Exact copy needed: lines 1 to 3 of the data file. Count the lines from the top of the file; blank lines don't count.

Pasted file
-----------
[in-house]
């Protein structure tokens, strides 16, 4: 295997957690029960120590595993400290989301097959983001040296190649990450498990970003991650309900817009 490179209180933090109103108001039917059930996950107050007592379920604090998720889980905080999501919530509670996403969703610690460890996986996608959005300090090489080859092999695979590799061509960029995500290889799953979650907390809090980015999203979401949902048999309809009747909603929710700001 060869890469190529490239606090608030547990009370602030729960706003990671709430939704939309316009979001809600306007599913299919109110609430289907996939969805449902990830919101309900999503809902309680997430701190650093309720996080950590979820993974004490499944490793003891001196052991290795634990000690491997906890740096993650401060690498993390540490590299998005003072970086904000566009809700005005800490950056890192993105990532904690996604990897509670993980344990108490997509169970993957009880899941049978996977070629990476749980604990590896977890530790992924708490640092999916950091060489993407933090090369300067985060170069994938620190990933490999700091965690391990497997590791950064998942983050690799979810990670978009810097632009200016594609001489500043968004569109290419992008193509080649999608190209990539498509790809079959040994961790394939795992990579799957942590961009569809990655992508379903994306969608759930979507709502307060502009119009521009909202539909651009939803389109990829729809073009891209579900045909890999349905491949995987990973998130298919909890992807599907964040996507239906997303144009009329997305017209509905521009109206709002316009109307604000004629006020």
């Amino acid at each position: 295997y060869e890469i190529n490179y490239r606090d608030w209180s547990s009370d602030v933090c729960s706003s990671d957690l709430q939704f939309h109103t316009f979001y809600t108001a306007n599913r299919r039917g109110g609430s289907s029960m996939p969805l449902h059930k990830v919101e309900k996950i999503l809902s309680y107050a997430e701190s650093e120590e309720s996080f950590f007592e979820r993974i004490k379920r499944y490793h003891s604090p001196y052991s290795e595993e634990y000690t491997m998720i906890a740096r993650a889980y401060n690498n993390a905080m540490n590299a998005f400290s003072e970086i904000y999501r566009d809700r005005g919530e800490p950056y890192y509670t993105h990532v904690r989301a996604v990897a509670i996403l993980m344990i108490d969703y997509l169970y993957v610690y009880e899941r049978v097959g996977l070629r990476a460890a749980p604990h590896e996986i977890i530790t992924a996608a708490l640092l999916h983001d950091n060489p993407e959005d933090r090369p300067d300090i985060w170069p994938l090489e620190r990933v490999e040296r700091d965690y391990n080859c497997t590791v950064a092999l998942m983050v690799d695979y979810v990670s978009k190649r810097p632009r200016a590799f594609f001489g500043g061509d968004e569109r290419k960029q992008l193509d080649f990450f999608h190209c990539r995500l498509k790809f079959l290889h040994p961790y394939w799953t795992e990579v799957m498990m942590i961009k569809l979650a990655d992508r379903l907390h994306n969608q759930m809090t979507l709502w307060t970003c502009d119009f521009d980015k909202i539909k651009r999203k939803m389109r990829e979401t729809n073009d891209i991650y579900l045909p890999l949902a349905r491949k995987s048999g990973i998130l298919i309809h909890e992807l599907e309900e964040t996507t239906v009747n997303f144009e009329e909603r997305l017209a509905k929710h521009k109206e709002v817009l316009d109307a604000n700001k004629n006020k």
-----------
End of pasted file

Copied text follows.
[in-house]
């Protein structure tokens, strides 16, 4: 295997957690029960120590595993400290989301097959983001040296190649990450498990970003991650309900817009 490179209180933090109103108001039917059930996950107050007592379920604090998720889980905080999501919530509670996403969703610690460890996986996608959005300090090489080859092999695979590799061509960029995500290889799953979650907390809090980015999203979401949902048999309809009747909603929710700001 060869890469190529490239606090608030547990009370602030729960706003990671709430939704939309316009979001809600306007599913299919109110609430289907996939969805449902990830919101309900999503809902309680997430701190650093309720996080950590979820993974004490499944490793003891001196052991290795634990000690491997906890740096993650401060690498993390540490590299998005003072970086904000566009809700005005800490950056890192993105990532904690996604990897509670993980344990108490997509169970993957009880899941049978996977070629990476749980604990590896977890530790992924708490640092999916950091060489993407933090090369300067985060170069994938620190990933490999700091965690391990497997590791950064998942983050690799979810990670978009810097632009200016594609001489500043968004569109290419992008193509080649999608190209990539498509790809079959040994961790394939795992990579799957942590961009569809990655992508379903994306969608759930979507709502307060502009119009521009909202539909651009939803389109990829729809073009891209579900045909890999349905491949995987990973998130298919909890992807599907964040996507239906997303144009009329997305017209509905521009109206709002316009109307604000004629006020």
């Amino acid at each position: 295997y060869e890469i190529n490179y490239r606090d608030w209180s547990s009370d602030v933090c729960s706003s990671d957690l709430q939704f939309h109103t316009f979001y809600t108001a306007n599913r299919r039917g109110g609430s289907s029960m996939p969805l449902h059930k990830v919101e309900k996950i999503l809902s309680y107050a997430e701190s650093e120590e309720s996080f950590f007592e979820r993974i004490k379920r499944y490793h003891s604090p001196y052991s290795e595993e634990y000690t491997m998720i906890a740096r993650a889980y401060n690498n993390a905080m540490n590299a998005f400290s003072e970086i904000y999501r566009d809700r005005g919530e800490p950056y890192y509670t993105h990532v904690r989301a996604v990897a509670i996403l993980m344990i108490d969703y997509l169970y993957v610690y009880e899941r049978v097959g996977l070629r990476a460890a749980p604990h590896e996986i977890i530790t992924a996608a708490l640092l999916h983001d950091n060489p993407e959005d933090r090369p300067d300090i985060w170069p994938l090489e620190r990933v490999e040296r700091d965690y391990n080859c497997t590791v950064a092999l998942m983050v690799d695979y979810v990670s978009k190649r810097p632009r200016a590799f594609f001489g500043g061509d968004e569109r290419k960029q992008l193509d080649f990450f999608h190209c990539r995500l498509k790809f079959l290889h040994p961790y394939w799953t795992e990579v799957m498990m942590i961009k569809l979650a990655d992508r379903l907390h994306n969608q759930m809090t979507l709502w307060t970003c502009d119009f521009d980015k909202i539909k651009r999203k939803m389109r990829e979401t729809n073009d891209i991650y579900l045909p890999l949902a349905r491949k995987s048999g990973i998130l298919i309809h909890e992807l599907e309900e964040t996507t239906v009747n997303f144009e009329e909603r997305l017209a509905k929710h521009k109206e709002v817009l316009d109307a604000n700001k004629n006020k």